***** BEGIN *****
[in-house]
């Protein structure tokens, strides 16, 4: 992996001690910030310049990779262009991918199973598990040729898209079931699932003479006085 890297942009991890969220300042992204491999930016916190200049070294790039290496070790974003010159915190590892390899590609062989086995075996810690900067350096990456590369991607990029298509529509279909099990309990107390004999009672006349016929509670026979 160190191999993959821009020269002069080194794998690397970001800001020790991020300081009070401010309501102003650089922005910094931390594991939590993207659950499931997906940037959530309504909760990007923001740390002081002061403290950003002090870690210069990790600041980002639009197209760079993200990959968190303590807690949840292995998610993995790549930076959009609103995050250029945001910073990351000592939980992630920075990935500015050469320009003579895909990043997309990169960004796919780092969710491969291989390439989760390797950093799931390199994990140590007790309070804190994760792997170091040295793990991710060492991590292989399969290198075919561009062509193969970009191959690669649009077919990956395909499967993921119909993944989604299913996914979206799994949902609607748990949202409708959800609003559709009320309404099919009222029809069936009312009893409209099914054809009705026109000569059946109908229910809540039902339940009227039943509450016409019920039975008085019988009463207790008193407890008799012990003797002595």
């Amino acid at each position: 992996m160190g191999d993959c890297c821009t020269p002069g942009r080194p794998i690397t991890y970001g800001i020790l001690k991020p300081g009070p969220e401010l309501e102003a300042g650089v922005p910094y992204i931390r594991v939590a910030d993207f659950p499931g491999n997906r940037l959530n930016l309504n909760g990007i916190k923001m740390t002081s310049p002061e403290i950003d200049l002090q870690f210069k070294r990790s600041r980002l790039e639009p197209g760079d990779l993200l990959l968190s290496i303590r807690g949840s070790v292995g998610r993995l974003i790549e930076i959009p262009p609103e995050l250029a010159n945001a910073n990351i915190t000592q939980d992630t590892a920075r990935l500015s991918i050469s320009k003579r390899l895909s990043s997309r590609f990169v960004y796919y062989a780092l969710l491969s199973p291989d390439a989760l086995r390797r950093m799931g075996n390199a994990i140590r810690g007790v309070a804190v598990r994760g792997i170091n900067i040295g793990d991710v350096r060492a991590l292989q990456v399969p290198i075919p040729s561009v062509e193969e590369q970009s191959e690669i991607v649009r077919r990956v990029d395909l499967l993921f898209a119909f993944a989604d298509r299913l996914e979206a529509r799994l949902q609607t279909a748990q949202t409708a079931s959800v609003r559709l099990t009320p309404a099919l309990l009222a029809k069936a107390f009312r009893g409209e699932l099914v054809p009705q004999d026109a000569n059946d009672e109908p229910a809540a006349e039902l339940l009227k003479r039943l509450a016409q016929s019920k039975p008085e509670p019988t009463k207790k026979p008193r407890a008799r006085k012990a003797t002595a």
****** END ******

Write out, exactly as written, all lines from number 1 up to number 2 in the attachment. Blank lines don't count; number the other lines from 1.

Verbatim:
[in-house]
């Protein structure tokens, strides 16, 4: 992996001690910030310049990779262009991918199973598990040729898209079931699932003479006085 890297942009991890969220300042992204491999930016916190200049070294790039290496070790974003010159915190590892390899590609062989086995075996810690900067350096990456590369991607990029298509529509279909099990309990107390004999009672006349016929509670026979 160190191999993959821009020269002069080194794998690397970001800001020790991020300081009070401010309501102003650089922005910094931390594991939590993207659950499931997906940037959530309504909760990007923001740390002081002061403290950003002090870690210069990790600041980002639009197209760079993200990959968190303590807690949840292995998610993995790549930076959009609103995050250029945001910073990351000592939980992630920075990935500015050469320009003579895909990043997309990169960004796919780092969710491969291989390439989760390797950093799931390199994990140590007790309070804190994760792997170091040295793990991710060492991590292989399969290198075919561009062509193969970009191959690669649009077919990956395909499967993921119909993944989604299913996914979206799994949902609607748990949202409708959800609003559709009320309404099919009222029809069936009312009893409209099914054809009705026109000569059946109908229910809540039902339940009227039943509450016409019920039975008085019988009463207790008193407890008799012990003797002595």